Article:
Somewhere in a processing device, such as a computer, laptop or phone there is
a CPU, which controls everything that happens in the device. CPU's today are
von Neumann architecture devices, i.e. they:
An early competitor CPU design was the Harvard architecture which used
separate memory for instructions and data, including separate memory busses
for each. Modern systems incorporate some Harvard ideas and are effectively a
modified Harvard architecture having separate instruction and data caches (at
the level 1 cache) and having control of which memory areas may contain
instructions and allowing such memory regions to be read-only.
Early CPU's were connected to memory via the motherboard and operated directly
on the motherboards memory. In order to improve the speed of the CPU it
becomes necessary to keep data as close to the CPU (i.e. inside of it) as
possible as the round trip time of data to memory on the motherboard is
A cache memory is a temporary holding spot for instructions or data fetched
from main memory or destined for main memory. While a CPU is working on
some data it greatly reduces the access time (latency) of accessing the
given data. Modern CPU's have three levels of cache:
L3 - The outer-most layer and largest cache is the Level 3 (L3) cache.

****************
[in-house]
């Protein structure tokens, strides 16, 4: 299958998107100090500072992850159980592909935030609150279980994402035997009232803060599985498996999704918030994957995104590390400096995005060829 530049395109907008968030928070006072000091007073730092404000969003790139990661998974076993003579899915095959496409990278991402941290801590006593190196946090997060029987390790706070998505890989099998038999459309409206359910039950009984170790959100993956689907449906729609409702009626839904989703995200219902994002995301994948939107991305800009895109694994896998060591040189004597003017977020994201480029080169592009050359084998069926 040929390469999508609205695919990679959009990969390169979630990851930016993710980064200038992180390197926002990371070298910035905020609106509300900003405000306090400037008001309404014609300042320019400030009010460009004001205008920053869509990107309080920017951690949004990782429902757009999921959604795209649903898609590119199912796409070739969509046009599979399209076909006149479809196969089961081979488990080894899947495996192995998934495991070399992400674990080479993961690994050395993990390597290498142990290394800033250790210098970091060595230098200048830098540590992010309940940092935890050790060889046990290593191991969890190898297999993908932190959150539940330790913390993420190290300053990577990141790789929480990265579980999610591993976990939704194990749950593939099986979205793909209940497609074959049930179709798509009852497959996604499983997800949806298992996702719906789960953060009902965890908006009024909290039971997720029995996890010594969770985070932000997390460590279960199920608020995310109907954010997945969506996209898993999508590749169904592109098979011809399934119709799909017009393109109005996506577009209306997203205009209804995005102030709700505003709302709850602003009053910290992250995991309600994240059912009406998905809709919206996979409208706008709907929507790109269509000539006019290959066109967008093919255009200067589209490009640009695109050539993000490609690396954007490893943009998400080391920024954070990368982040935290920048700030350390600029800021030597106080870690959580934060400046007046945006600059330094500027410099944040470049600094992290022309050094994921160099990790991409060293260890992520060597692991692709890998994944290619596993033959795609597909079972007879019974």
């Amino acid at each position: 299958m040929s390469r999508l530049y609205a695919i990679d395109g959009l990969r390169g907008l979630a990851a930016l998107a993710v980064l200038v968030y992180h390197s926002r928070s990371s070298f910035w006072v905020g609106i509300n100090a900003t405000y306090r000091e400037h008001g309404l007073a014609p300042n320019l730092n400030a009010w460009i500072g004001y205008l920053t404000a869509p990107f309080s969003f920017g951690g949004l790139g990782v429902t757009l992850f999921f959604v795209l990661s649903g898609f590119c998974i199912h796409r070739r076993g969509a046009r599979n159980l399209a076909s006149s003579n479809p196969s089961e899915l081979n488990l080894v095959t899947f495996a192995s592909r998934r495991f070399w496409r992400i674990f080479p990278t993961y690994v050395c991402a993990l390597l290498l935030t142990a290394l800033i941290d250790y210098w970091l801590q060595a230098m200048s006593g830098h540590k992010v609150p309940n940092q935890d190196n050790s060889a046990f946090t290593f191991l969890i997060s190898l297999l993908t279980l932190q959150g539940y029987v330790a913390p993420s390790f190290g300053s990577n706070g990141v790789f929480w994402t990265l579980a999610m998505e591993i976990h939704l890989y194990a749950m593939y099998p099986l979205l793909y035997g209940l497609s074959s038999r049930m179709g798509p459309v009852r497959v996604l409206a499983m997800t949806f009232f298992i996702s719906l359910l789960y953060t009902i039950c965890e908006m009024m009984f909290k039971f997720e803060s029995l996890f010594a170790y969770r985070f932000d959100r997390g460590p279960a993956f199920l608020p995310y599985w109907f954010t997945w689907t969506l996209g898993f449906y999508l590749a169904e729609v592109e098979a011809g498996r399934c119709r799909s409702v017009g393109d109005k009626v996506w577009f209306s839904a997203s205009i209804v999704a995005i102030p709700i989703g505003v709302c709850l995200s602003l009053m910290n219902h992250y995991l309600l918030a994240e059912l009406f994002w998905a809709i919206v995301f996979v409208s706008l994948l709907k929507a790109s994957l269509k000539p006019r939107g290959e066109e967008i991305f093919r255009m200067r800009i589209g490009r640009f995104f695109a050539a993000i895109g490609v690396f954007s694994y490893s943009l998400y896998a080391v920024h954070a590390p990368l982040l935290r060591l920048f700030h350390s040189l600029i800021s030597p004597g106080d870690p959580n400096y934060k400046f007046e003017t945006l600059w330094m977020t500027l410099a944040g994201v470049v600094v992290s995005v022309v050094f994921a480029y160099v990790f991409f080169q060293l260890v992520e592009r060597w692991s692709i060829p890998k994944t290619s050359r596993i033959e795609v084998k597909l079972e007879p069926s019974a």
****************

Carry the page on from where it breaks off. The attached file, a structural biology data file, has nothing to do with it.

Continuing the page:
The L3 cache tends to be shared among all processor cores and appeared
with the advent of larger multiple core CPUs.
L2 - The next closest cache is the Level 2 (L2) cache which is internal
to a processor core, but may be shared with 2 or more processor cores.
L1 - The closest cache is the Level 1 (l1) cache which is typically
split into two caches, one for instructions and another for data.
A modern CPU (such as a Ryzen 3900X 12 core processor) may have an L3 cache
size of 64MB shared among all it cores that operates at up to 1.1TB/s, a L2
cache of 512K/core operating at upwards of 1.6TB/s and an L1 cache size of
64K/core, typically 32K/32K instruction / data caches that operate at up
to 3TB/s. Main memory for the Ryzen operates at a theoretical maximum of
60GB/s, though actual throughput in all cases are likely closer to 1/3
of the above.
A register is memory that is internal to the CPU and is used to hold the
data while the CPU performs computations with it. Registers are typically
used in the following manner:
Consider the 6502 CPU and its register set:
The X86_64 architecture which is use for more PC systems has the following register
The main difference between a 6502 and X86_64 in operation are the increased
number of registers and their increased size (64 bits vs 8.) They also tend to
be much more general purpose in that it does not matter too much which register
you wish to use as an index register or to accumulate arithmetic results into.
This also does not include the registers found in the math co-processor which
has been integrated into CPUs for a long time now. Some research suggests that
there are over 557 registers in a modern X86_64 CPU.
There is a downside to large register sets on modern CPUs in that in modern